As Fitz settles in front of the television with his food, there is a news broadcast on where a reporter is interviewing a young black man about why he has slept under a statue for 10 days now. The man explains that while General Raymond Cyst was a Revolutionary War hero, he was also a heinous slave owner. The young man wants to know why it is that this truth is not documented alongside Cyst’s monument. He believes it is “time for America to confront its violent, racist history” and he intends to keep sleeping under the statue until it is taken down.

Stand strong, brother!


Aside: This gentleman happens to be wearing a blue puffer coat, which may be a wink to activist DeRay McKesson and his ever-present blue puffer Patagonia vest.

Fitz doesn’t appear to give the report much thought as he turns the television off. He then sits for a moment, obviously bored, but with no clue as to what to do with his time. He eventually turns his attention to the boxes, and decides to get started on sorting through them.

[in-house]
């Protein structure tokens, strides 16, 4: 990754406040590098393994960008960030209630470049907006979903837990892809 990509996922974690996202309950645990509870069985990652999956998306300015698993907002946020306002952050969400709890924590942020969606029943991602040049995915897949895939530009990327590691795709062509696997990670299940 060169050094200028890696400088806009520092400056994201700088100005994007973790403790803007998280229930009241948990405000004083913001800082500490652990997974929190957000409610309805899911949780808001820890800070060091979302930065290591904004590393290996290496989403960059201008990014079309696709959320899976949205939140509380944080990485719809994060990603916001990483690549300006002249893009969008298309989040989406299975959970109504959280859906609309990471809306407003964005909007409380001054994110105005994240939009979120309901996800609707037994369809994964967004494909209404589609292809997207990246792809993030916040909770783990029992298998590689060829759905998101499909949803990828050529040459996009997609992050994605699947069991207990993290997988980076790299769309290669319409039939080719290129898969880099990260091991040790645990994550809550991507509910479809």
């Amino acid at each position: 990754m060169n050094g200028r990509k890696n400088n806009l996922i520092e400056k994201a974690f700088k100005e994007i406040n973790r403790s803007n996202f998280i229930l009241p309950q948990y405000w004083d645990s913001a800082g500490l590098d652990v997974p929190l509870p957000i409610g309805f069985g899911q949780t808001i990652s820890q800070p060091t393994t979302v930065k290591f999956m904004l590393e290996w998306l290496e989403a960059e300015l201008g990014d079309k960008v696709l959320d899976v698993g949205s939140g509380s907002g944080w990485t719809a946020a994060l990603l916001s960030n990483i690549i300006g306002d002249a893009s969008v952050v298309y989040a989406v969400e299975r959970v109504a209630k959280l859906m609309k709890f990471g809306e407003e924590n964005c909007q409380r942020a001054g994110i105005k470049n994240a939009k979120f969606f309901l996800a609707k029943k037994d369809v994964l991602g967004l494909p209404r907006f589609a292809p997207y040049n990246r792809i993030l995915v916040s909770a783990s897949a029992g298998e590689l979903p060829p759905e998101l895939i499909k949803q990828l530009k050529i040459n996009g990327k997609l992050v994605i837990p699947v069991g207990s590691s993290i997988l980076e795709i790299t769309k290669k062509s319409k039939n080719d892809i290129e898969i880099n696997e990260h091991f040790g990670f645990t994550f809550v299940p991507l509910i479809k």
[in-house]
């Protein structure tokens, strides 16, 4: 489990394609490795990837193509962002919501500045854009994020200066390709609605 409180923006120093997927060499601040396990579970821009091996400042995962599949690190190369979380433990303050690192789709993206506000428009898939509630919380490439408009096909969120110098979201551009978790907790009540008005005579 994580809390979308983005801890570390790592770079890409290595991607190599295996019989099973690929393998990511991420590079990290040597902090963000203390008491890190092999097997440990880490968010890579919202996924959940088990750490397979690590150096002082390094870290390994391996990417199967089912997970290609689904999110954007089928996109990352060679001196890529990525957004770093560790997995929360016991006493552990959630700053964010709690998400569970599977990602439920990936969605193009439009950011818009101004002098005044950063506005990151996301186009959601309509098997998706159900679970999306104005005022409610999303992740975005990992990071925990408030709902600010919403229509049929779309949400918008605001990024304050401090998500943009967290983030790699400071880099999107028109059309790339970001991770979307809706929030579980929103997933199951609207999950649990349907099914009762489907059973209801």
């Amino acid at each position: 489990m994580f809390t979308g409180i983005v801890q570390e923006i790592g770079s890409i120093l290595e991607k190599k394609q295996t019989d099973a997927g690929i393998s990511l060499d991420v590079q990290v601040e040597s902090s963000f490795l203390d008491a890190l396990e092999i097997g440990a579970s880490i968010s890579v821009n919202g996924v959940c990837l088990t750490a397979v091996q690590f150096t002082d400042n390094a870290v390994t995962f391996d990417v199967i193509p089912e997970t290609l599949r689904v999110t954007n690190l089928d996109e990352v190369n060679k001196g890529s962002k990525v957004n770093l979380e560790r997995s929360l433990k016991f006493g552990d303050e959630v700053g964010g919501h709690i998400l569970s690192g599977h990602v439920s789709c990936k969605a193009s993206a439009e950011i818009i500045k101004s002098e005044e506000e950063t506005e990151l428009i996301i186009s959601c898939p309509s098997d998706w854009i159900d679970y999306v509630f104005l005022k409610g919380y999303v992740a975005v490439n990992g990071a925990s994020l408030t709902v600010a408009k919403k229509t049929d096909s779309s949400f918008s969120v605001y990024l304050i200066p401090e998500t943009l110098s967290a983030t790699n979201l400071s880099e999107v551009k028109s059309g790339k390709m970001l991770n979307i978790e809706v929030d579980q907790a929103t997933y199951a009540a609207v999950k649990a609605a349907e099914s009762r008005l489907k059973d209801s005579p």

The first container contains at least one magazine with him on the cover, but he tosses it aside and digs further into the container. He pauses upon coming across a brown box, recoiling from it as if it were an omen of some kind. He sits and stares at it for a long moment before he finally reaches down for it. There is another beat before he flips the lid open to reveal a gun and some bullets. The inside cover shows that it was gifted to “Governor Fitzgerald Grant III”.

Obviously rattled by the box, Fitz doesn’t hold it for long before snapping it shut and returning it to the container. He then abandons the sorting altogether to give Marcus a call. Marcus is on vacation and Fitz can only get his voicemail box, so he leaves him a message wanting to know when Marcus will be returning.